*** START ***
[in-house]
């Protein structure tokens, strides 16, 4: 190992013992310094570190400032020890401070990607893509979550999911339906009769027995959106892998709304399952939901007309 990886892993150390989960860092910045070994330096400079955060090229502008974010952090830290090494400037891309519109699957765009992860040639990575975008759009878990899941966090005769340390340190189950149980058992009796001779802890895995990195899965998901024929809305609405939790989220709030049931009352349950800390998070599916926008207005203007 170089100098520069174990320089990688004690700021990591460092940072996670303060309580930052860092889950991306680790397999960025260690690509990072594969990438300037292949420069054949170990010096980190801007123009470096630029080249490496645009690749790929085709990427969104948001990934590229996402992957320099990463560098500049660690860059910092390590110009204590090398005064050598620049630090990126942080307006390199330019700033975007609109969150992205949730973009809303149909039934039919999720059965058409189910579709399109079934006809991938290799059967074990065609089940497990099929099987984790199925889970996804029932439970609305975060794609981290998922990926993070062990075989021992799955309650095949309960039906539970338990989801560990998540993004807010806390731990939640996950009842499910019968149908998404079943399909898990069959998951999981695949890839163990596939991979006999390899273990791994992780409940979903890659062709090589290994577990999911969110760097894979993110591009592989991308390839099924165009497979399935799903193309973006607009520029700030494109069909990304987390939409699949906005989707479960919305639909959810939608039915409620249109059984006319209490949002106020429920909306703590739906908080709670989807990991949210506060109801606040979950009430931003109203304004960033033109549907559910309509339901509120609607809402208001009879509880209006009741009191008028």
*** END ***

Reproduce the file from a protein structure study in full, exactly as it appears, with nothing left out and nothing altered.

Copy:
[in-house]
């Protein structure tokens, strides 16, 4: 190992013992310094570190400032020890401070990607893509979550999911339906009769027995959106892998709304399952939901007309 990886892993150390989960860092910045070994330096400079955060090229502008974010952090830290090494400037891309519109699957765009992860040639990575975008759009878990899941966090005769340390340190189950149980058992009796001779802890895995990195899965998901024929809305609405939790989220709030049931009352349950800390998070599916926008207005203007 170089100098520069174990320089990688004690700021990591460092940072996670303060309580930052860092889950991306680790397999960025260690690509990072594969990438300037292949420069054949170990010096980190801007123009470096630029080249490496645009690749790929085709990427969104948001990934590229996402992957320099990463560098500049660690860059910092390590110009204590090398005064050598620049630090990126942080307006390199330019700033975007609109969150992205949730973009809303149909039934039919999720059965058409189910579709399109079934006809991938290799059967074990065609089940497990099929099987984790199925889970996804029932439970609305975060794609981290998922990926993070062990075989021992799955309650095949309960039906539970338990989801560990998540993004807010806390731990939640996950009842499910019968149908998404079943399909898990069959998951999981695949890839163990596939991979006999390899273990791994992780409940979903890659062709090589290994577990999911969110760097894979993110591009592989991308390839099924165009497979399935799903193309973006607009520029700030494109069909990304987390939409699949906005989707479960919305639909959810939608039915409620249109059984006319209490949002106020429920909306703590739906908080709670989807990991949210506060109801606040979950009430931003109203304004960033033109549907559910309509339901509120609607809402208001009879509880209006009741009191008028």